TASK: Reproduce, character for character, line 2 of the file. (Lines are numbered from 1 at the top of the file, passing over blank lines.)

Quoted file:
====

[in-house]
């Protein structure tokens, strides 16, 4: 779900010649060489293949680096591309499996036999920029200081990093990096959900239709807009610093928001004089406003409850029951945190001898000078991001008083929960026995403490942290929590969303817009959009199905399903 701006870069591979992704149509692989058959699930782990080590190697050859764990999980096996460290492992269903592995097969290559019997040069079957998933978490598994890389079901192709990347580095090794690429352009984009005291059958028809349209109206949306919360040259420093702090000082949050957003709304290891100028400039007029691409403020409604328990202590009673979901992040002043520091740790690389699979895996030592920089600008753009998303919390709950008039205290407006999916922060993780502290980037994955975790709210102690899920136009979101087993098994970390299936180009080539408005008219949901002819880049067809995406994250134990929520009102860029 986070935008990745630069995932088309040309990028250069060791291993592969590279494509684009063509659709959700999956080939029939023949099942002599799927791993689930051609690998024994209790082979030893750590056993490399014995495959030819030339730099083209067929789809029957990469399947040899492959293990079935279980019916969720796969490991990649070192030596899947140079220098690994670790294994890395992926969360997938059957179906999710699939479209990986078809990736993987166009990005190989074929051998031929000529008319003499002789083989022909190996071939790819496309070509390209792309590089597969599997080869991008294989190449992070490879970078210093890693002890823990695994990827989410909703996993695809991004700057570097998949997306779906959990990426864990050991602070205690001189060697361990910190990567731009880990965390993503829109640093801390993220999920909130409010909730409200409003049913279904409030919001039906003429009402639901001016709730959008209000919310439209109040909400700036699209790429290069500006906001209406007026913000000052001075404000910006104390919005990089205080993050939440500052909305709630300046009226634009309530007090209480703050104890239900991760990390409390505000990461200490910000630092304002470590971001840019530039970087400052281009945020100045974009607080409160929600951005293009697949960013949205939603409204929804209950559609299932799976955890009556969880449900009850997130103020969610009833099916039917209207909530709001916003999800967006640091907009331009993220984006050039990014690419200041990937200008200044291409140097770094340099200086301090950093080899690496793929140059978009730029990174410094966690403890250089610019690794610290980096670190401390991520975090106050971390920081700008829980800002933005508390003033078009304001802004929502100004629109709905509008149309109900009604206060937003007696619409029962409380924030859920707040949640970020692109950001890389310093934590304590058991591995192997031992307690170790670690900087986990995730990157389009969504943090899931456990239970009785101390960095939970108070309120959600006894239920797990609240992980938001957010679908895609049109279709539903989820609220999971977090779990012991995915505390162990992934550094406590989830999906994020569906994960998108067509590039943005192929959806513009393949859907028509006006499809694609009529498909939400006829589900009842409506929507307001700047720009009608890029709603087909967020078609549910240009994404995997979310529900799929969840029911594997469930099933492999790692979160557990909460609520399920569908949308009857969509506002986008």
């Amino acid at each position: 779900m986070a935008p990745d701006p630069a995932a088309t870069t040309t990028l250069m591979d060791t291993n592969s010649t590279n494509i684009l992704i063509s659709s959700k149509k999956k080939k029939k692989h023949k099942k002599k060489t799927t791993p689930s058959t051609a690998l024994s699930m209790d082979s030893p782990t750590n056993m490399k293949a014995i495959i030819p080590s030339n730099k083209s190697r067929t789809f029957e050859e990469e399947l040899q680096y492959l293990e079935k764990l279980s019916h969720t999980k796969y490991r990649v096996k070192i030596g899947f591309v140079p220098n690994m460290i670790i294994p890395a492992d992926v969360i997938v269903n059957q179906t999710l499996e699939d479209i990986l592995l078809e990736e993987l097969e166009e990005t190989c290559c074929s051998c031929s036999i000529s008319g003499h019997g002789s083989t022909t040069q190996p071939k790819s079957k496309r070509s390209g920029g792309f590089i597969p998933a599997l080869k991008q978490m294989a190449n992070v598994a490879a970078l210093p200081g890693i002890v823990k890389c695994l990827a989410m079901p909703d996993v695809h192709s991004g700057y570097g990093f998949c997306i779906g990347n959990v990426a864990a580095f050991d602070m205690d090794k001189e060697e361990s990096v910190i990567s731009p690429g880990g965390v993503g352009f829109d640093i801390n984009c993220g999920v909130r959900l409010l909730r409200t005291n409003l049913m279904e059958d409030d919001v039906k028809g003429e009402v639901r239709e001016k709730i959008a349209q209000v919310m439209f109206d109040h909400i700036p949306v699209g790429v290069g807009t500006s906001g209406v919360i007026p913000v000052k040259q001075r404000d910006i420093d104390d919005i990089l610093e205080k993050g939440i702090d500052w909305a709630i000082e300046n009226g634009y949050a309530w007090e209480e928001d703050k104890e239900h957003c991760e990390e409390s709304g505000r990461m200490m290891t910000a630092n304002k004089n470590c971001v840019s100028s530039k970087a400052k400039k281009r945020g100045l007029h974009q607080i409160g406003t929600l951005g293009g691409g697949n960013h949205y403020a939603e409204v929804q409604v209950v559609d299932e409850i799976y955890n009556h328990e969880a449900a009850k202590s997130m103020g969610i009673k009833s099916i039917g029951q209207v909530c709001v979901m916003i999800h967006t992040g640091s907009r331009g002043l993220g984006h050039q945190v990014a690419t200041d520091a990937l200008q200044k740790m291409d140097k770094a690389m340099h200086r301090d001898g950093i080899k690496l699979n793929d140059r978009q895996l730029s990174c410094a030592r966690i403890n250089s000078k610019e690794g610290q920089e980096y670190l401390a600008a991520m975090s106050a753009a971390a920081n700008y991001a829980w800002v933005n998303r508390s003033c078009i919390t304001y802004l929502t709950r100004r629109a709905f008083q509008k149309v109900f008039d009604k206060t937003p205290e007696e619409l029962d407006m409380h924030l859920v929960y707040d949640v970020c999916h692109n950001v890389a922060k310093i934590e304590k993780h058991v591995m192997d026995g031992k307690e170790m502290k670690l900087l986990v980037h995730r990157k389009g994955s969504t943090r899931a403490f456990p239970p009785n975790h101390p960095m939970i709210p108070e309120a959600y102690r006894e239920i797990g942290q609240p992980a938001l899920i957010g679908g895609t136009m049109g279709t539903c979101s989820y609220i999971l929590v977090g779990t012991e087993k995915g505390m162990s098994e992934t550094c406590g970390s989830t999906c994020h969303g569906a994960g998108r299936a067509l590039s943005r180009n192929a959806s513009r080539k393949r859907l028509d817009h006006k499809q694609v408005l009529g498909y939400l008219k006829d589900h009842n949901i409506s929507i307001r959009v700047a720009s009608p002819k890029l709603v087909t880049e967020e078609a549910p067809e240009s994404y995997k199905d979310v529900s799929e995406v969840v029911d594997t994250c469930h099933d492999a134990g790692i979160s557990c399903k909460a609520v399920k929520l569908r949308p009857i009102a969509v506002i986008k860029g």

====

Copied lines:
């Protein structure tokens, strides 16, 4: 779900010649060489293949680096591309499996036999920029200081990093990096959900239709807009610093928001004089406003409850029951945190001898000078991001008083929960026995403490942290929590969303817009959009199905399903 701006870069591979992704149509692989058959699930782990080590190697050859764990999980096996460290492992269903592995097969290559019997040069079957998933978490598994890389079901192709990347580095090794690429352009984009005291059958028809349209109206949306919360040259420093702090000082949050957003709304290891100028400039007029691409403020409604328990202590009673979901992040002043520091740790690389699979895996030592920089600008753009998303919390709950008039205290407006999916922060993780502290980037994955975790709210102690899920136009979101087993098994970390299936180009080539408005008219949901002819880049067809995406994250134990929520009102860029 986070935008990745630069995932088309040309990028250069060791291993592969590279494509684009063509659709959700999956080939029939023949099942002599799927791993689930051609690998024994209790082979030893750590056993490399014995495959030819030339730099083209067929789809029957990469399947040899492959293990079935279980019916969720796969490991990649070192030596899947140079220098690994670790294994890395992926969360997938059957179906999710699939479209990986078809990736993987166009990005190989074929051998031929000529008319003499002789083989022909190996071939790819496309070509390209792309590089597969599997080869991008294989190449992070490879970078210093890693002890823990695994990827989410909703996993695809991004700057570097998949997306779906959990990426864990050991602070205690001189060697361990910190990567731009880990965390993503829109640093801390993220999920909130409010909730409200409003049913279904409030919001039906003429009402639901001016709730959008209000919310439209109040909400700036699209790429290069500006906001209406007026913000000052001075404000910006104390919005990089205080993050939440500052909305709630300046009226634009309530007090209480703050104890239900991760990390409390505000990461200490910000630092304002470590971001840019530039970087400052281009945020100045974009607080409160929600951005293009697949960013949205939603409204929804209950559609299932799976955890009556969880449900009850997130103020969610009833099916039917209207909530709001916003999800967006640091907009331009993220984006050039990014690419200041990937200008200044291409140097770094340099200086301090950093080899690496793929140059978009730029990174410094966690403890250089610019690794610290980096670190401390991520975090106050971390920081700008829980800002933005508390003033078009304001802004929502100004629109709905509008149309109900009604206060937003007696619409029962409380924030859920707040949640970020692109950001890389310093934590304590058991591995192997031992307690170790670690900087986990995730990157389009969504943090899931456990239970009785101390960095939970108070309120959600006894239920797990609240992980938001957010679908895609049109279709539903989820609220999971977090779990012991995915505390162990992934550094406590989830999906994020569906994960998108067509590039943005192929959806513009393949859907028509006006499809694609009529498909939400006829589900009842409506929507307001700047720009009608890029709603087909967020078609549910240009994404995997979310529900799929969840029911594997469930099933492999790692979160557990909460609520399920569908949308009857969509506002986008």